people dining in a restaurant
Omnivore wants to give diners more interactive experiences by integrating restaurant apps. PHOTO: Asa Aarons Smith

For anyone who likes to eat, Mike Wior is somewhat of a hero.

Wior is the CEO and co-founder of Omnivore, a San Francisco Bay Area startup that wants to improve the customer restaurant experience by integrating restaurant focused apps and point of sale (POS) systems into a unified system.

Think OpenTable, Yelp, delivery apps like GrubHub and UberEATS, restaurant specific apps and POS systems — all communicating with each other to provide a seamless customer experience.

'Ecosystem Experience'

Omnivore, launched in 2014, created a universal API that lets all these separate apps and systems work hand-in-hand to enhance the overall experience. Wior sees this as part of a larger goal of creating an "ecosystem experience," a much more interactive dining experience in the not too distant future.

How does it work?

Picture this: Your Uber app communicates with your Resy app and the restaurant can provide you recommendations for your upcoming meal based on orders made through your UberEATS app.

This is all running through the restaurant's POS system so the restaurant can leverage data to make recommendations on what's popular and can utilize your data to tailor offers to you. After you're done, the POS system can communicate with Uber so you get an alert to quickly schedule a ride home, with an ad including an offer to bring you back in the future.

Mike Wior
Mike Wior
This is just a snapshot of what Wior thinks is possible under a future that Omnivore is helping facilitate.

"Technology is changing every aspect of the restaurant experience, creating a more integrated operation that ultimately results in a vastly improved customer experience," he said.

Restaurants: Highly Automated

One of the biggest immediate shifts has been in automation. The trend toward higher efficiency and optimization of the experience is already emerging in the form of various applications tied to virtually every element of the dining experience.

"From the apps that allow you to make a restaurant reservation by pressing a few buttons on your phone, to the transportation and ridesharing apps to get to the restaurant and the multitudes of delivery apps to bring a meal directly to a doorstep, apps are already giving diners more flexibility than ever before. 

"But, the technology behind all of this can also provide incredible new insights into restaurant operations and create customer service efficiencies in a more streamlined and profitable way," he said.

Addressing Competition

The experience of visiting a favorite local restaurant is already changing in a myriad of ways — some visible to diners and some hidden behind the scenes. But, these changes are likely to increasingly push to the forefront over the next few years, he said.

Wior thinks restaurants have to adapt to keep up with the competition and provide diners with a complete experience to maintain loyalty. "As technology evolves, consumer expectations evolve as well. Smart phone technology has created new consumer expectations. Convenience and immediate satisfaction are now not just expected, but demanded.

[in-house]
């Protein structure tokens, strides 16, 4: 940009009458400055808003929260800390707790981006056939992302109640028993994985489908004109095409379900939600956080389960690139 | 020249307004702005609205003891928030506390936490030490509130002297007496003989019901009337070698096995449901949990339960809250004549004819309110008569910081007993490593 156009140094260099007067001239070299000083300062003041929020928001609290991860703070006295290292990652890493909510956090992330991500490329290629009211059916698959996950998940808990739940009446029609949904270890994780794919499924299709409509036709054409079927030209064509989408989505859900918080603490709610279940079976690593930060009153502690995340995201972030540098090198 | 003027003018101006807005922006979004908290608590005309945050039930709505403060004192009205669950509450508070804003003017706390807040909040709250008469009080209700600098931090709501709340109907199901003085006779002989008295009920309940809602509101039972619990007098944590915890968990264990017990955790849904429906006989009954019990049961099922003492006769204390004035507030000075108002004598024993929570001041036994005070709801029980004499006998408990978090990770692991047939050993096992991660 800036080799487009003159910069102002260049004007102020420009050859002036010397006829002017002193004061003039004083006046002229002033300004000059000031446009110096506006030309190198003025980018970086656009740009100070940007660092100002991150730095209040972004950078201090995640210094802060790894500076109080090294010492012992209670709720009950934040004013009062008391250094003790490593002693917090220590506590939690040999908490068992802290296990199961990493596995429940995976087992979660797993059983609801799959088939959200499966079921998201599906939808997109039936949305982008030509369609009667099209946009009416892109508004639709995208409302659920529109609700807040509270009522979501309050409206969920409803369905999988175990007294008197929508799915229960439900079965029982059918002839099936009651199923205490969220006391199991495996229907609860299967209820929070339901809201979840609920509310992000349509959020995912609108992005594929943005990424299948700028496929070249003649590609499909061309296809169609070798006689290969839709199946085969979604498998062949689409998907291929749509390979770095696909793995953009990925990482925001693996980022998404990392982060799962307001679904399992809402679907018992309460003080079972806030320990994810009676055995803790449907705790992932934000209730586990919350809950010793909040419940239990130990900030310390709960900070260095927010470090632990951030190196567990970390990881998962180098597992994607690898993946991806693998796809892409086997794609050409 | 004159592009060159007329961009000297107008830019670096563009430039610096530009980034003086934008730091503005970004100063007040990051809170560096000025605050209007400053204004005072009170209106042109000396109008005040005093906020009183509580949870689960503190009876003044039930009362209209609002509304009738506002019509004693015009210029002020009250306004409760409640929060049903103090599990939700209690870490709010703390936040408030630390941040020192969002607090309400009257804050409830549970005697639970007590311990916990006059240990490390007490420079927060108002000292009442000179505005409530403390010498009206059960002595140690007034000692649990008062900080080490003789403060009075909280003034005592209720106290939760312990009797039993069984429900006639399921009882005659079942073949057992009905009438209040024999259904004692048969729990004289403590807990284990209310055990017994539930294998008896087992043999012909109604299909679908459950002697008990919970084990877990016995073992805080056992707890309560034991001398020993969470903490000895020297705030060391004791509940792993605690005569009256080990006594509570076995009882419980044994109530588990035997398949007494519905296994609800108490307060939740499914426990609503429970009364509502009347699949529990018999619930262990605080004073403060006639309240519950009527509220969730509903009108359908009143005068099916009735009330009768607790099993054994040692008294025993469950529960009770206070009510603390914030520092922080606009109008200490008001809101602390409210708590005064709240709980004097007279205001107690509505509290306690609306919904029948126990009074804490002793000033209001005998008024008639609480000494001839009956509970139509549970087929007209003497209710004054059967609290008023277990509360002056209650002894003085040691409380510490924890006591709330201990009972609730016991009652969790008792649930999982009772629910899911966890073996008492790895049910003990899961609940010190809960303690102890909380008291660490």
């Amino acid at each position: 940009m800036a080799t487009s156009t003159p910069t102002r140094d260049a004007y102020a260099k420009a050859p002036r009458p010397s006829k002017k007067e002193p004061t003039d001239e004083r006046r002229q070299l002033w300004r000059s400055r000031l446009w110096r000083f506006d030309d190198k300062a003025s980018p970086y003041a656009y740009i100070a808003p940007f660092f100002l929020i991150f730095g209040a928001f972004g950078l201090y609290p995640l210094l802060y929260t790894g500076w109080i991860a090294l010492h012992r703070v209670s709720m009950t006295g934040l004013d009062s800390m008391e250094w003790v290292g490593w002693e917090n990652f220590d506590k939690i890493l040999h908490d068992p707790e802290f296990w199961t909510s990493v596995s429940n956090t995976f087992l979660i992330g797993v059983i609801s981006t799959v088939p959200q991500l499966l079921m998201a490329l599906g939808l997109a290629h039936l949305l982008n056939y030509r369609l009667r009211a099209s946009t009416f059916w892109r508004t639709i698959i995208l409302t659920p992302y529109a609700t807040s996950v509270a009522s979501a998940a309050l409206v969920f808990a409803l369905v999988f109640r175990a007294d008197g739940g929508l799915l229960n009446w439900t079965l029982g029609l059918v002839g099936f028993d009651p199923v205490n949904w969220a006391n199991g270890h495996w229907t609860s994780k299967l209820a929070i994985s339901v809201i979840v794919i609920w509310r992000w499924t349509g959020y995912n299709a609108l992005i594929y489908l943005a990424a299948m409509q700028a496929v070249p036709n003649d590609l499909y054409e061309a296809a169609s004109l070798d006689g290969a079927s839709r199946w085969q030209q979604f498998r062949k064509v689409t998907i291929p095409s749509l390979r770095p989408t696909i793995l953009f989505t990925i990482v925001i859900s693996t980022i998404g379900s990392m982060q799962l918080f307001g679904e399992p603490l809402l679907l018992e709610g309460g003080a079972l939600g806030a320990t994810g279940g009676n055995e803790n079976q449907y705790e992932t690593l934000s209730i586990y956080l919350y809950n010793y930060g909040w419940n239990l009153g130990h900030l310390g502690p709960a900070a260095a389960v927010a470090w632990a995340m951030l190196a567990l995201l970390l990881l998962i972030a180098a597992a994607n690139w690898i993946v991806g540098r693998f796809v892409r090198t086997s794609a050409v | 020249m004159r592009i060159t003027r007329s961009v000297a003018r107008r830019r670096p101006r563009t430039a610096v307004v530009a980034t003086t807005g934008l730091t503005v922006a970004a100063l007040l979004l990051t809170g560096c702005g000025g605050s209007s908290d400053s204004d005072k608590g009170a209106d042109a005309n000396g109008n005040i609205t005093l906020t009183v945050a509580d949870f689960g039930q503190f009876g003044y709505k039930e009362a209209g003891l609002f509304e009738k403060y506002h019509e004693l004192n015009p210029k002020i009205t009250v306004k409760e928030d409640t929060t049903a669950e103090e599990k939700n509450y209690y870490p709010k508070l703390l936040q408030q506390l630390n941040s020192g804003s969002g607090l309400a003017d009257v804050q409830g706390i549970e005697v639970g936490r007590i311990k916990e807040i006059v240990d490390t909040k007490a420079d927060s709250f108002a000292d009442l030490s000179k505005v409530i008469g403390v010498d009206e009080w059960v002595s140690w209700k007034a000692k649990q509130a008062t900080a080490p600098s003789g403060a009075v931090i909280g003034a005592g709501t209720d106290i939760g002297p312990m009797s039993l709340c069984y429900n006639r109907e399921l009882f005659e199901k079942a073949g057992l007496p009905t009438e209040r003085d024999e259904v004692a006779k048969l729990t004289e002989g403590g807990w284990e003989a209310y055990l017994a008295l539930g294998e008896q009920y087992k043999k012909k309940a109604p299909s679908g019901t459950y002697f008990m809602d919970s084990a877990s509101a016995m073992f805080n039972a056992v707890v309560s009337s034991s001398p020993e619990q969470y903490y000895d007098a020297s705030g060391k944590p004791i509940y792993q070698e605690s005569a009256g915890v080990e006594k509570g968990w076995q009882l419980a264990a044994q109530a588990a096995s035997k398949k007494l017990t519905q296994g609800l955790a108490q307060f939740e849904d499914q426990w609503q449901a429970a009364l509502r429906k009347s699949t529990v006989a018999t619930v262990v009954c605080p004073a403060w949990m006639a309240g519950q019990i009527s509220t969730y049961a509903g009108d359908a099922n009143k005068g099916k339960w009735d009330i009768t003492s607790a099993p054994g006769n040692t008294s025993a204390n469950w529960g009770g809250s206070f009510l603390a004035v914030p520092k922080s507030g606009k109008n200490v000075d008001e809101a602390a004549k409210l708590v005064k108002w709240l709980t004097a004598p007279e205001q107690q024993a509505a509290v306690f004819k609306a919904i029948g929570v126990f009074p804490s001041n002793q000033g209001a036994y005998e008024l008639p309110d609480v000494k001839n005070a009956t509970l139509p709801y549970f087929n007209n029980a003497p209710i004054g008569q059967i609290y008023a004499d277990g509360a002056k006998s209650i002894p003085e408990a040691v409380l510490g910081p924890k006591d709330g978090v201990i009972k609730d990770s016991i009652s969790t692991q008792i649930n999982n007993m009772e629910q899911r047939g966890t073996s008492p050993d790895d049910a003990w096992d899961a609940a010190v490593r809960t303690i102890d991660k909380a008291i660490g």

"Those that don’t change risk losing customer relationships. Diners will ultimately select the option that is most accessible and those who create proactive reasons for loyalty will ultimately reap the benefits the fastest," he said.

"Certainly, some small amount of restaurants will remain on the fringe. But without technology, the majority of restaurants will fall behind the curve, from their ability to achieve meaningful margins, attract customers and engage in off-premises channels."

Expanded Use Cases

As cross channel engagement grows more important, so do expanded opportunities for Omnivore, Wior said.

"When you book a dinner reservation on vacation, wouldn’t it be nice if your phone asked if you wanted a ride when it was time to leave?

"It would be nice to be welcomed to a restaurant where Anheuser Busch sees that you enjoy drinking lagers and would like to buy you a new product they just released. After your meal is complete and the check is paid, another alert would go out asking your ride service to come pick you up.

"That notice could thank you for drinking responsibly and notify you that this ride is on Anheuser Busch with hopes that you enjoyed the new lager. In that way, customer loyalty is boosted seamlessly as well."

Changing Restaurant Marketing

Ultimately, he thinks Omnivore could impact the way restaurants are marketed by captalizing on consumer behaviors. 

"Today, brand consumer packaged goods (CPGs) spend more than $70 billion every year in incentives that largely go to waste," he said. Using patterns of behavior, Omnivore wants to enable a new model of directly engaging consumers in real time while they are enjoying their night out.

By engaging these consumers through technologies in restaurants and on their phones, Wior thinks he can generate more meaningful, educated marketing that "will bring value rather than distractions" to customers, "thus providing more worthwhile opportunities for restaurants to convert consumers to new brands."

"Love that bottle of Kim Crawford wine whenever you go to your favorite restaurant? Apps can see that, and could offer you 20 percent off a case of wine for your home, for example.

"By giving restaurants the opportunity to leverage the experience they are already providing while showing consumers new products, restaurants have the opportunity for new revenue streams. Brands are desperate to engage in productive advertising channels. This is the holy grail for brand powered consumer engagement; restaurants deserve to profit from these opportunities."